September 16, 2005

Boyracer "Insults & Insights"

It’s been a year and a half since I last reviewed a Boyracer record in Mundane Sounds. Since then, they’ve released one full-length album, three 7-inch singles and FOUR mini-albums. Insults and Insights isn’t even their most recent release --- it just happens to be the one that my editor gave me to review. I guess that Stewart Anderson is using the breakup of Guided by Voices (my OTHER favorite band) as an opportunity to soundly thrash him in the prolificacy department. Then again, he lives with his equally talented wife Jen Turrell in the desert, on a cattle farm that doubles as a recording studio. I’d record a billion songs a day too if I were in his position! Fortunately, Anderson is a better editor than Pollard. Boyracer releases have a much higher signal-to-noise ratio now than they did in the ‘90s, and this eight-song EP is yet another small triumph in a discography that’s already chock full of small triumphs.

Opener “Louise” begins with Stewart slowly plucking out a chord on his acoustic guitar. At first, I thought the song was going to be a ballad…until Stewart started strumming in his normal hyperactive style and the drums kicked in. Before 30 seconds had passed, the fuzzy guitars had taken over and I was once again jumping around my apartment like an idiot, like all the best Boyracer songs compel me to do. Stewart sings about a woman who has one-night stands with all the wrong boys, and Jen (who, at this point, is also Stewart’s sole band mate) backs him up with sweet unison vocals. It sounds like business as usual, until something comes along that I’d never expect to hear on a Boyracer song: SOLOING! Stewart gives us a guitar solo AND a drum solo before wrapping the song up right at the two-minute mark. It’s a fitting introduction to an EP that finds him and Jen taking chances and stretching their songs out.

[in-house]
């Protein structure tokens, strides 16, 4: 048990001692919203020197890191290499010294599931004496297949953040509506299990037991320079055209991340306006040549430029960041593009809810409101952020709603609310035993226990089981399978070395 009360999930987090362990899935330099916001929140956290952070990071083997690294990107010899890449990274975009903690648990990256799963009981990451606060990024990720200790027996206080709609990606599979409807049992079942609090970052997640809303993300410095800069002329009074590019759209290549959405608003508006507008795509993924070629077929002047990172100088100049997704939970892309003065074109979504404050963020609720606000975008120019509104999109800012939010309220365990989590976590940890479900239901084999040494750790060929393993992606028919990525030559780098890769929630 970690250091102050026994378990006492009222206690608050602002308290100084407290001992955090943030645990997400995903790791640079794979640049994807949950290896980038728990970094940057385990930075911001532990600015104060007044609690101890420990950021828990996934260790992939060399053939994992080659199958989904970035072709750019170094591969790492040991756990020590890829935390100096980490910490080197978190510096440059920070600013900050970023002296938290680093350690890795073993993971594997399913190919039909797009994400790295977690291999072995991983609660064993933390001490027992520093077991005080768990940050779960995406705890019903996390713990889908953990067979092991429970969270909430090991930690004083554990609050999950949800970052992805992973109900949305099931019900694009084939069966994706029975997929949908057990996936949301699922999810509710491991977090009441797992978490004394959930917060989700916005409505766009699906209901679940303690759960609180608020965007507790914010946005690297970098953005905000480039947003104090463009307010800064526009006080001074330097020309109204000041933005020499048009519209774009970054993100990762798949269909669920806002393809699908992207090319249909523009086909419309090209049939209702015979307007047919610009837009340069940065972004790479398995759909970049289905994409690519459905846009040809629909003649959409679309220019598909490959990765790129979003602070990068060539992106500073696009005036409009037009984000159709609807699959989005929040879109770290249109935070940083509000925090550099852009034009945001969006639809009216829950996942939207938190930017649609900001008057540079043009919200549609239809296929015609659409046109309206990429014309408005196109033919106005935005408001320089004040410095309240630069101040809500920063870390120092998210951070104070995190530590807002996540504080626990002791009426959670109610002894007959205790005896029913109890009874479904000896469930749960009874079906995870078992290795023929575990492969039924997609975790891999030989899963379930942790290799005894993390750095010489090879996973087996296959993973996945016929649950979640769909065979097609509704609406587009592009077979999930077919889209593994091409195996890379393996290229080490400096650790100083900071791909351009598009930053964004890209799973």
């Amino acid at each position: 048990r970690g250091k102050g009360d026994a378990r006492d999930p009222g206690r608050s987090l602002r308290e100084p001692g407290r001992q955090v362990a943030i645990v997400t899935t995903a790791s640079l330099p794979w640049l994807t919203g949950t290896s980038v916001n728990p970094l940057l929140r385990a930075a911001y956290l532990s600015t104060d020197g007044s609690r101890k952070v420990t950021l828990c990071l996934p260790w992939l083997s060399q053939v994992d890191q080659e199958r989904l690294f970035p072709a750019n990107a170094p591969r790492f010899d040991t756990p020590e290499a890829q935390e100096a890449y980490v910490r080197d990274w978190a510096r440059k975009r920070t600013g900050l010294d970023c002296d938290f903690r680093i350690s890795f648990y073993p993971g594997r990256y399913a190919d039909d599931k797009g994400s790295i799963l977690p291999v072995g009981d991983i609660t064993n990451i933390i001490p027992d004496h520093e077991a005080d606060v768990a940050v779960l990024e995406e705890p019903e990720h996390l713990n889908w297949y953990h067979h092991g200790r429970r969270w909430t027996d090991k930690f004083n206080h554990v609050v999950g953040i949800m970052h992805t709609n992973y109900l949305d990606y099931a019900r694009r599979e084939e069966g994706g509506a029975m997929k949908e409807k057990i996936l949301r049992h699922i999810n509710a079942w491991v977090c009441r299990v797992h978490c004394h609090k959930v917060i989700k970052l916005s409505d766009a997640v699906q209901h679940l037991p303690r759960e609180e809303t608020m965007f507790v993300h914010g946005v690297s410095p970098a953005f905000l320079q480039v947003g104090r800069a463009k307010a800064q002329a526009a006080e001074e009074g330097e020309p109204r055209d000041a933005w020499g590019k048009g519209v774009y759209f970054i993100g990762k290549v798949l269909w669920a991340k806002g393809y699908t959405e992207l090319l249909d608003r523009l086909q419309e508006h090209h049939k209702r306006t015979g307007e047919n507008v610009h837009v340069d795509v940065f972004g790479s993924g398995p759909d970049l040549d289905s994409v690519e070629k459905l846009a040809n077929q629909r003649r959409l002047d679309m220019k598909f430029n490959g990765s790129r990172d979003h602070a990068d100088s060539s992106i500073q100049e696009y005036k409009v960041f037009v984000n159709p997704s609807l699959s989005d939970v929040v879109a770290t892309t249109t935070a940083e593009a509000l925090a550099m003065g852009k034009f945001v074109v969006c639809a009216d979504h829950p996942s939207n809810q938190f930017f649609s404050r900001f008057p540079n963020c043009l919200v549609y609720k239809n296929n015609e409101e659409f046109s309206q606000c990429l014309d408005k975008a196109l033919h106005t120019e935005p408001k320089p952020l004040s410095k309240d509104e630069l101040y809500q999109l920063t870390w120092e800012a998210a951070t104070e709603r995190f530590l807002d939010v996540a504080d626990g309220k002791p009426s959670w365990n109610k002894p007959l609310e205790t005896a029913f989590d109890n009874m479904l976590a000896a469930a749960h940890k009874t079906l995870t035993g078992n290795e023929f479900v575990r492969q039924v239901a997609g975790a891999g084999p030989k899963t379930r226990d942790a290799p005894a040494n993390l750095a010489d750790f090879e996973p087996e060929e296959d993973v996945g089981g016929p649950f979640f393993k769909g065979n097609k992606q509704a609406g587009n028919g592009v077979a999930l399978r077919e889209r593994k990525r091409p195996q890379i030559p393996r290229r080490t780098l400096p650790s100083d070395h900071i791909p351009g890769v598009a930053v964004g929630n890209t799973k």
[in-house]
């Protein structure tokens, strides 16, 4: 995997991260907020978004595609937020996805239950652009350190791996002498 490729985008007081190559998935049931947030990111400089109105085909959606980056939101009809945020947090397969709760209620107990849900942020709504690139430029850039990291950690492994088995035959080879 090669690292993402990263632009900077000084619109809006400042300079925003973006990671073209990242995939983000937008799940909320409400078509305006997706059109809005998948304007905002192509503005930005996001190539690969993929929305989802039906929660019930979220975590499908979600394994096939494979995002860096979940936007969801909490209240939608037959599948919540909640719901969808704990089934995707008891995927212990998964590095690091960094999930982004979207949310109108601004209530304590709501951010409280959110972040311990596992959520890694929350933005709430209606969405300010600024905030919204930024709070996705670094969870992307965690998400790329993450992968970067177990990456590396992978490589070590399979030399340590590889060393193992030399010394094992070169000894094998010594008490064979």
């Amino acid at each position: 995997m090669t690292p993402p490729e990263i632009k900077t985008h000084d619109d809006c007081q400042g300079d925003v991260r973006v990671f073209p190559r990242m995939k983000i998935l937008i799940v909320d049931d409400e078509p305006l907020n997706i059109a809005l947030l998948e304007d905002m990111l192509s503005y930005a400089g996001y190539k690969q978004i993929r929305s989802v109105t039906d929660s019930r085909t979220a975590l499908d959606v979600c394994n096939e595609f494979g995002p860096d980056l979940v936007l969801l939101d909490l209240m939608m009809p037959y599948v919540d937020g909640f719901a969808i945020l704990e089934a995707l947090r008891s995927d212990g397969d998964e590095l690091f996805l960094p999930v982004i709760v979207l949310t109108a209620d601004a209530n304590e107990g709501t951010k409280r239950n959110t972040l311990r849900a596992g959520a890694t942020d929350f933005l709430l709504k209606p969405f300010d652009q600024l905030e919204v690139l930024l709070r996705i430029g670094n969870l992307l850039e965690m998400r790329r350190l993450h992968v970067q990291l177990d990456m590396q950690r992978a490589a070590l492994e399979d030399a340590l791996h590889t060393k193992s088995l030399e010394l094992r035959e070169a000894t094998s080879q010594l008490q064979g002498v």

“The Sadness in You” is built on a four-on-the-floor drum pattern and chicken-scratch rhythm guitar, and it’s the closest that Boyracer have ever come to actually being funky. “The Second Fiddle” goes even further out, not only by approaching the six-minute mark (!!!), but by juxtaposing Stewart’s mellow finger-picking and (mostly) sweet crooning with booming timpani and screeching synthesizers. Closer “Tell Me What You Want (Then Tell Me What You Need)” lays on the speed, distortion and feedback even thicker than usual, and even takes a page from the My Bloody Valentine songbook in the way that Stewart’s and Jen’s voices imitate the pitch-imperfect guitars. Last but not least, both members seem to have shaken off the timidity that has hindered their vocal performances on recent releases, partially the otherwise great Happenstance album. They project and stretch their voices much more now, which can occasionally lead to some painfully off-key singing (“The Second Fiddle”) but more often yields great and unexpected melodies “Fast Boyfriends”).

Insults and Insights is a fitting summary of Anderson’s approach to writing lyrics. His words are passive-aggressive rants about interpersonal drama that just happen to be shoehorned into verse/chorus format. Whether he’s trying to encourage a troubled friend (“The Sadness in You”) or being forced to deal with people he doesn’t like (“Smile on Cue”), Anderson always sounds as if he’s singing to a particular person in his life. The universality of his topics and the catchiness of his songs keep solipsism at bay, though.

What more can I say? Boyracer keeps on churning out great songs at a rate that puts most other bands to shame, and Insults and Insights is as good a starting point as any for those who haven’t yet been exposed to Anderson’s brand of heartfelt noise-pop.

--Sean Padilla

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